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Lia's Guide to Winning the Lottery by Keren…
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Lia's Guide to Winning the Lottery

by Keren David

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» See also 3 mentions

Showing 1-5 of 15 (next | show all)
As the saying goes; life's too short to be reading bad books. I won't regret my decision to give up on this one. ( )
  Tarklovishki | Oct 31, 2014 |
Last year two of my favourite books were Keren David’s When I Was Joe and Almost True, I especially loved the way the teen characters she created were so real and believable. When I heard about the plot for Lia I was really interested to see how it would work. The idea of a teen girl winning the lottery jackpot certainly sounded like it could be a lot lighter and fluffier than the world of gangs and knife crime that had provided the backdrop for Keren’s previous books. I was sure though that it would be no less gripping a read and I certainly wasn’t disappointed.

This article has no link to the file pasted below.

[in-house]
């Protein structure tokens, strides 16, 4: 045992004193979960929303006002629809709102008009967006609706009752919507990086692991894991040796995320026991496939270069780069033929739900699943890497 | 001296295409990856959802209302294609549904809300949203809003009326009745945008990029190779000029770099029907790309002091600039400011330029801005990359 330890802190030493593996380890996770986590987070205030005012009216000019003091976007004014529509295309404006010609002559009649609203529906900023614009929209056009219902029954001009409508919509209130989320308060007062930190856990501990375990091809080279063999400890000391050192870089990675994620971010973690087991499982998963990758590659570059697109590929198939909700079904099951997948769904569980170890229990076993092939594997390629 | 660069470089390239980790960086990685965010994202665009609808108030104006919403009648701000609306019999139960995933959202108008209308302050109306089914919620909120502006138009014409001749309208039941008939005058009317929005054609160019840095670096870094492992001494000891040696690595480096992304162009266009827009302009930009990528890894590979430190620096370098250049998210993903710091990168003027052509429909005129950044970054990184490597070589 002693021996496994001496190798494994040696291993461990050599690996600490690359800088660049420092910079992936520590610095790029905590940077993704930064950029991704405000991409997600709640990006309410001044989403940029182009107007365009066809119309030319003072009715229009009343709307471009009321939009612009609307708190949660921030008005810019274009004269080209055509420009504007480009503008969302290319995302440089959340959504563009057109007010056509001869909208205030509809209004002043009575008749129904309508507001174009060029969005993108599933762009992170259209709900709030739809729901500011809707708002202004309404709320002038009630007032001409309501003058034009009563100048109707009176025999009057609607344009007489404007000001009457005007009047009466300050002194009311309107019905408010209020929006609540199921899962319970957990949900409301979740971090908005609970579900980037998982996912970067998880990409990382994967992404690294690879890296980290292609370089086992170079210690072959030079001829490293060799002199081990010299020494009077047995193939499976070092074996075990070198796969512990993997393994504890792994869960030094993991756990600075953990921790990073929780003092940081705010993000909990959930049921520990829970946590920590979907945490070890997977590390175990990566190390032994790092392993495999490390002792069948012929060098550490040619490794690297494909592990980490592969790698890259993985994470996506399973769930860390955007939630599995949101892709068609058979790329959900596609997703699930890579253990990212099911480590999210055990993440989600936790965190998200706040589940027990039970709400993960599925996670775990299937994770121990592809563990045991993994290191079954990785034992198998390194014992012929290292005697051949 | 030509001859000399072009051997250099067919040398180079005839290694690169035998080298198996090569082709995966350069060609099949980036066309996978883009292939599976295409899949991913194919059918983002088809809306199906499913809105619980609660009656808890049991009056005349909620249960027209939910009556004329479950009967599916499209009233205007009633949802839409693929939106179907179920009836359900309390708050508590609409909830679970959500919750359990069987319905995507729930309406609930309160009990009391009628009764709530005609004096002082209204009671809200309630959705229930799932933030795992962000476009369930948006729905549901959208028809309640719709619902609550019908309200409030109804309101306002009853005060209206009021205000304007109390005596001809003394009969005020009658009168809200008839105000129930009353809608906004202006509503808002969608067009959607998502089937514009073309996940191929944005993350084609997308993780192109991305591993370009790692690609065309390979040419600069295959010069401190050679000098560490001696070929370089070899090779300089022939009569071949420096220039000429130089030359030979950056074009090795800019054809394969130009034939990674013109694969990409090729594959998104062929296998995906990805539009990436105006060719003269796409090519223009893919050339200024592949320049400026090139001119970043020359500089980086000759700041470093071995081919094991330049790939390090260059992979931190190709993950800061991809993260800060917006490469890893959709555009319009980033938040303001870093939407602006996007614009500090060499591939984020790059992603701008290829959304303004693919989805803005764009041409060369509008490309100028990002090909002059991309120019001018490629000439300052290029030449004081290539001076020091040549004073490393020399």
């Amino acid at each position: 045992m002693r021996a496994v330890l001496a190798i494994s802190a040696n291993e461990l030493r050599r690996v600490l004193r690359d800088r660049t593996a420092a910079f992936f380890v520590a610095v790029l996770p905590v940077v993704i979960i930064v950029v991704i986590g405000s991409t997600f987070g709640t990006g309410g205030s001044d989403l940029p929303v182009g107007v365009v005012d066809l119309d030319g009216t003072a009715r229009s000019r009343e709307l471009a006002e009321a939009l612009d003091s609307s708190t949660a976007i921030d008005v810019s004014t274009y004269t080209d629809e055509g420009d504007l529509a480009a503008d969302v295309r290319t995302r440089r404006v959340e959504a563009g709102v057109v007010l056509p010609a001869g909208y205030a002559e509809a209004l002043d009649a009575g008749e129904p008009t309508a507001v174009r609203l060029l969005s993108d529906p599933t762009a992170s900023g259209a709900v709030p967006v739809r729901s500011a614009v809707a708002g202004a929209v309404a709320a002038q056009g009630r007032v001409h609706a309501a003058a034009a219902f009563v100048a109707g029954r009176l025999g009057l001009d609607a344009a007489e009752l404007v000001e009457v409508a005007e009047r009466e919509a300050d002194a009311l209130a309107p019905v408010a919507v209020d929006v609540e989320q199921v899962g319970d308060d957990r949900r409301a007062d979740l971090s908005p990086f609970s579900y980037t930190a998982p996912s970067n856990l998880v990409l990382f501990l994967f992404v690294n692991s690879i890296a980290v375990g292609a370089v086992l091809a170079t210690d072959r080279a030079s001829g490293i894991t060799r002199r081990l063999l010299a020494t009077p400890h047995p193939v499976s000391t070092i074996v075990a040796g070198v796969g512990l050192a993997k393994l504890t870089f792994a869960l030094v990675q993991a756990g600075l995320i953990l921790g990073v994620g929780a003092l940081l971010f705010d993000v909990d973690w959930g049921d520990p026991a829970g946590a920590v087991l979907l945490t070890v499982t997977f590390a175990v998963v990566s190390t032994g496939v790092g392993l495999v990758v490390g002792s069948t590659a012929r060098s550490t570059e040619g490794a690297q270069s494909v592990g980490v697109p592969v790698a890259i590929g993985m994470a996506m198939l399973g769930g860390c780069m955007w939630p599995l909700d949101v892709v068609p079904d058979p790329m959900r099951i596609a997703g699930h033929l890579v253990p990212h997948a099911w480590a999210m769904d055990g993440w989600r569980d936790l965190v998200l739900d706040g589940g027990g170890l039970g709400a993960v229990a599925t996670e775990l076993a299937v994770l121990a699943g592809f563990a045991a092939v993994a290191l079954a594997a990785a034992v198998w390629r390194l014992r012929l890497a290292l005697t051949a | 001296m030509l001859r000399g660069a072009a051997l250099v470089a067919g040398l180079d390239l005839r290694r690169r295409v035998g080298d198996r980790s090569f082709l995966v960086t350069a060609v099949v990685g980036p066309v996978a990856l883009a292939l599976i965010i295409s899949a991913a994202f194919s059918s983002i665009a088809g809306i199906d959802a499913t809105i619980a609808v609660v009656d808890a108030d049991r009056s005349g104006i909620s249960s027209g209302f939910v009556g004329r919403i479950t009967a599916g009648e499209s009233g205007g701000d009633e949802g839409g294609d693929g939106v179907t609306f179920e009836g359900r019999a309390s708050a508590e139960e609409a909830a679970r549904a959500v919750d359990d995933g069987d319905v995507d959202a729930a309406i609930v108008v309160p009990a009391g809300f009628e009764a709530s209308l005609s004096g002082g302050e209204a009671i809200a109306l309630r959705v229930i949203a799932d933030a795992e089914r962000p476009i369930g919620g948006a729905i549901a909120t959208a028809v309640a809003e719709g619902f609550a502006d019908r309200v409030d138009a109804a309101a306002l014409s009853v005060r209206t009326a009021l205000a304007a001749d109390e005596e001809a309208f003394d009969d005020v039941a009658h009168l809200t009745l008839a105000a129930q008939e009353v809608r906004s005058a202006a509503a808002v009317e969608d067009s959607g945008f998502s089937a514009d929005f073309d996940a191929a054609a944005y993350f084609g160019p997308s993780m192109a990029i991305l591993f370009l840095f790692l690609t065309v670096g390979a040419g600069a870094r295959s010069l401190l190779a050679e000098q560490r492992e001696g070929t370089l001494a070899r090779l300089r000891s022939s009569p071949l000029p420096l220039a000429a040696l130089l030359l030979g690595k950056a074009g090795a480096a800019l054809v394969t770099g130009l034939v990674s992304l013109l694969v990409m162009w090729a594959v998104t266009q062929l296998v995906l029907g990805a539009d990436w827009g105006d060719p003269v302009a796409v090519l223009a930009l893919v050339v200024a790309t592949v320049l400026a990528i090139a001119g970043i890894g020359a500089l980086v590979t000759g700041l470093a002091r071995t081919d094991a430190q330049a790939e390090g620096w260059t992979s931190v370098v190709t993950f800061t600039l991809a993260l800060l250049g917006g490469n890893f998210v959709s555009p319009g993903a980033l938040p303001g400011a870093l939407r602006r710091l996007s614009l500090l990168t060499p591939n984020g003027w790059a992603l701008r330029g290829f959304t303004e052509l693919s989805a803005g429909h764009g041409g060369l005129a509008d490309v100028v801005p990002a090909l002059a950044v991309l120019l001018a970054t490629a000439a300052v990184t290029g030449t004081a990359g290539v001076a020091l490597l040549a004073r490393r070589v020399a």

The book is narrated by Lia, it begins just as she’s winning the £8 million jackpot. Initially it sounds like a dream come true, Lia’s dreamt of striking out on her own and escaping the ties of her family. Very quickly however she realises that everyone has an opinion on what she should do with her newly won fortune, from her new advisory team to her parents to Jack who bought her the ticket as a birthday present. Even the national press is getting in on the act, with tv interviews and newspaper features about her win. We watch Lia try to work out the right plan for her whilst at the same time attempt to carry on her normal life at school, including trying to find out more about the mysterious Raf.

Lia is an excellent character, as I was reading I could imagine various teen girls I’ve known in her role. I really like the way that whilst she’s a likeable character she’s also flawed, at times she’s really selfish and self-centred. I also loved her friend Shazia, I really found her viewpoint interesting – after I’d finished reading the book I found that I was still thinking about her story as much as Lia’s.